However, Bosniak classification requires contrast enhancement which may pose risk in some patients with compromised kidney function. Risks associated with iodinated contrast agents used with CT imaging include further impairment in kidney function for those with advanced stages of chronic kidney disease (CKD). Use of gadolinium-based contrast agents in this population also poses a rare but serious risk of nephrogenic sclerosing fibrosis. Incidence of this disease has virtually disappeared with more stringent screening prior to gadolinium exposure and use of agents with better risk profiles. However, gadolinium deposition in various organs is now being postulated even in patients with normal kidney function, although the clinical significance is not yet known [11, 12]. Patients with impaired kidney function experience prolonged exposure to gadolinium since it is cleared primarily by the kidneys and thus have an increased risk of gadolinium deposition [13]. Over 40 million people in the United States have chronic kidney disease (CKD), and this population is rapidly growing (USRDS 2016). These patients have substantially increased risk for the development of kidney cancer [1416]. However, the typical screening tools of contrast-enhanced CT and MR are often contraindicated in patients with advanced stages of CKD. In patients with moderate stages of CKD, kidney-protective measures can be taken but add additional steps, can be cumbersome and do not entirely eliminate risk. Even in these populations, if a patient has a high-risk lesion, the benefits of a contrast CT or MR study may outweigh the risks from contrast exposure. For patients with lower or moderate risk lesions, the risk of contrast-enhanced CT or MR may not be worth the benefit. Radiologic options for this population are limited [17]. Non-contrasted surveillance imaging is often performed, but this is inferior to contrast enhanced studies for lesion characterization.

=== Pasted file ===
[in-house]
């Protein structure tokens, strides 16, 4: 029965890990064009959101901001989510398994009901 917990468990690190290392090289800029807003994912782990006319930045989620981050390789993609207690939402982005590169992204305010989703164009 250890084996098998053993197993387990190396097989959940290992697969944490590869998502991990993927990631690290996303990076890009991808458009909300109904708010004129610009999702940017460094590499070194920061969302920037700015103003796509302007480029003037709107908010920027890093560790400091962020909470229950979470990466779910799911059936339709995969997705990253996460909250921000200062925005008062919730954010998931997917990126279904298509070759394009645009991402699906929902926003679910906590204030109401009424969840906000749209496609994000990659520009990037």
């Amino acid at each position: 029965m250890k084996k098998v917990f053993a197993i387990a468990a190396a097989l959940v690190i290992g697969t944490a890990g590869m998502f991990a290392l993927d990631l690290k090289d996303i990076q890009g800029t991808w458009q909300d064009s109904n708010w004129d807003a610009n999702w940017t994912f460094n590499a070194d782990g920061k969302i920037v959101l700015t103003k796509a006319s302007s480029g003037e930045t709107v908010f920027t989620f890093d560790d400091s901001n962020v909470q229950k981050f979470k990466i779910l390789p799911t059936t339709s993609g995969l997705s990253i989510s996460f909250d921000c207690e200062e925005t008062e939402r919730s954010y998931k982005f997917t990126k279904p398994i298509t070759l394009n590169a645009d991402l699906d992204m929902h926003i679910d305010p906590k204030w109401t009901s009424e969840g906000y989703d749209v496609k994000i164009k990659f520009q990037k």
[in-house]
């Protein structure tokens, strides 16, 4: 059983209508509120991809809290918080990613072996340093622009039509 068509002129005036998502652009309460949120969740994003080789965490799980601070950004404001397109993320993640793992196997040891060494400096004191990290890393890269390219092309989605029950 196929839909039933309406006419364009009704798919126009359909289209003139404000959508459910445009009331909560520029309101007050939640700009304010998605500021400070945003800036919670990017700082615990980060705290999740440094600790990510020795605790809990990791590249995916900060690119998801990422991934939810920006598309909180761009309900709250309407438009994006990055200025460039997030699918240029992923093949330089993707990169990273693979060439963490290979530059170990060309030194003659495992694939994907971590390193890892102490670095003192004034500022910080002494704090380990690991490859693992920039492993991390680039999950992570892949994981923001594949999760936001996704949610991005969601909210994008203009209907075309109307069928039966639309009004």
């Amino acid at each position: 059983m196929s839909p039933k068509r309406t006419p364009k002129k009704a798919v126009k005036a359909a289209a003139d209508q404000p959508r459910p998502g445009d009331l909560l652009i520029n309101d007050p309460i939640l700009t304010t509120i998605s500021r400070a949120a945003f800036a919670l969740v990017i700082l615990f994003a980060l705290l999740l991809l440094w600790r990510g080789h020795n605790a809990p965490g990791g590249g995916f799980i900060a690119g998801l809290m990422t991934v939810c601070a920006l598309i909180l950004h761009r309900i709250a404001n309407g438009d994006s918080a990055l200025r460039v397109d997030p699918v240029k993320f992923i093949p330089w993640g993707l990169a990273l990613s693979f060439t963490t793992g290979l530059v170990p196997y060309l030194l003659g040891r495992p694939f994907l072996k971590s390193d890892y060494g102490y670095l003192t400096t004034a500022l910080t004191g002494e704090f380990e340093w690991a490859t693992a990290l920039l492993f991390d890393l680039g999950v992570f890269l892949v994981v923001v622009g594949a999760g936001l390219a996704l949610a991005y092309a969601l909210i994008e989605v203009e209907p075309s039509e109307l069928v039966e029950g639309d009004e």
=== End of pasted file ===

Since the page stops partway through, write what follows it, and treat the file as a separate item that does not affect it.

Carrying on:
A potential alternative imaging modality for evaluating kidney lesions is contrast-enhanced ultrasound (CEUS). CEUS has been used to characterize indeterminate lesions in multiple organs [18, 19], including the kidneys [2027]. CEUS has the ability to detect vascularization as the microbubble contrast agent remains purely intravascular [28, 29]. A unique aspect of CEUS is its ability to image contrast dynamics in real time [30, 31]. US contrast agents have a low serious adverse event rate of 0.006–0.009%, consisting primarily of anaphylactoid reactions that resolve when the contrast is cleared and typically do not necessitate hospitalization [32, 33]. Less serious side effects that are also rare and typically transient, resolving when the contrast agent is cleared, include headache, dizziness, flushing, nausea, flank pain and chest pain. An additional benefit setting them apart from other contrast agents is that they are excreted by exhalation through the lungs and are therefore not nephrotoxic and safe for patients with kidney disease. Despite the potential for CEUS as a diagnostic option among individuals with CKD, few studies have evaluated CEUS in this population, although interest is increasing [34, 35]. In this exploratory pilot study, we sought to investigate the diagnostic accuracy of CEUS for detecting enhancement of kidney lesions, and thus risk of malignancy, in populations with and without CKD and subsequently determine if this imaging modality has potential to be an alternative screening tool in patients with contra-indications to contrast CT or MR. We hypothesized that CEUS has sensitivity comparable to contrast-enhanced CT or MR among individuals with and without CKD.